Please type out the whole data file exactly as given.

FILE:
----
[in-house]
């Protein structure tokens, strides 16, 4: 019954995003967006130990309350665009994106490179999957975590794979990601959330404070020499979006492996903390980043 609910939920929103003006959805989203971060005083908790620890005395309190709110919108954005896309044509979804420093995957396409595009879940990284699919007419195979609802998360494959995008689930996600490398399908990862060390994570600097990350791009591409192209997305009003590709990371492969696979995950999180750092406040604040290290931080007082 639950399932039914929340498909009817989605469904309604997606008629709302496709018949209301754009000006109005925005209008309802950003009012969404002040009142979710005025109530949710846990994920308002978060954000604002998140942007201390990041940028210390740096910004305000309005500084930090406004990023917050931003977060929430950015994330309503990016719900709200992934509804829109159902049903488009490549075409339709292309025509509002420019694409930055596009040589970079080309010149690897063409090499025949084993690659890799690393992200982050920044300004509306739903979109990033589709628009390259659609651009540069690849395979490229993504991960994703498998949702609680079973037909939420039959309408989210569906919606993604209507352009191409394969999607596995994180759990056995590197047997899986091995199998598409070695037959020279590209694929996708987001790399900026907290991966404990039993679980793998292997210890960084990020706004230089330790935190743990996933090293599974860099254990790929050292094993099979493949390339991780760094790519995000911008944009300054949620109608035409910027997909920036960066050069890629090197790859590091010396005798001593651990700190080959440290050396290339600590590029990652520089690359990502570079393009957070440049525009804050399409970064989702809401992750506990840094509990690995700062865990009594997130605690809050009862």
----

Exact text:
[in-house]
């Protein structure tokens, strides 16, 4: 019954995003967006130990309350665009994106490179999957975590794979990601959330404070020499979006492996903390980043 609910939920929103003006959805989203971060005083908790620890005395309190709110919108954005896309044509979804420093995957396409595009879940990284699919007419195979609802998360494959995008689930996600490398399908990862060390994570600097990350791009591409192209997305009003590709990371492969696979995950999180750092406040604040290290931080007082 639950399932039914929340498909009817989605469904309604997606008629709302496709018949209301754009000006109005925005209008309802950003009012969404002040009142979710005025109530949710846990994920308002978060954000604002998140942007201390990041940028210390740096910004305000309005500084930090406004990023917050931003977060929430950015994330309503990016719900709200992934509804829109159902049903488009490549075409339709292309025509509002420019694409930055596009040589970079080309010149690897063409090499025949084993690659890799690393992200982050920044300004509306739903979109990033589709628009390259659609651009540069690849395979490229993504991960994703498998949702609680079973037909939420039959309408989210569906919606993604209507352009191409394969999607596995994180759990056995590197047997899986091995199998598409070695037959020279590209694929996708987001790399900026907290991966404990039993679980793998292997210890960084990020706004230089330790935190743990996933090293599974860099254990790929050292094993099979493949390339991780760094790519995000911008944009300054949620109608035409910027997909920036960066050069890629090197790859590091010396005798001593651990700190080959440290050396290339600590590029990652520089690359990502570079393009957070440049525009804050399409970064989702809401992750506990840094509990690995700062865990009594997130605690809050009862």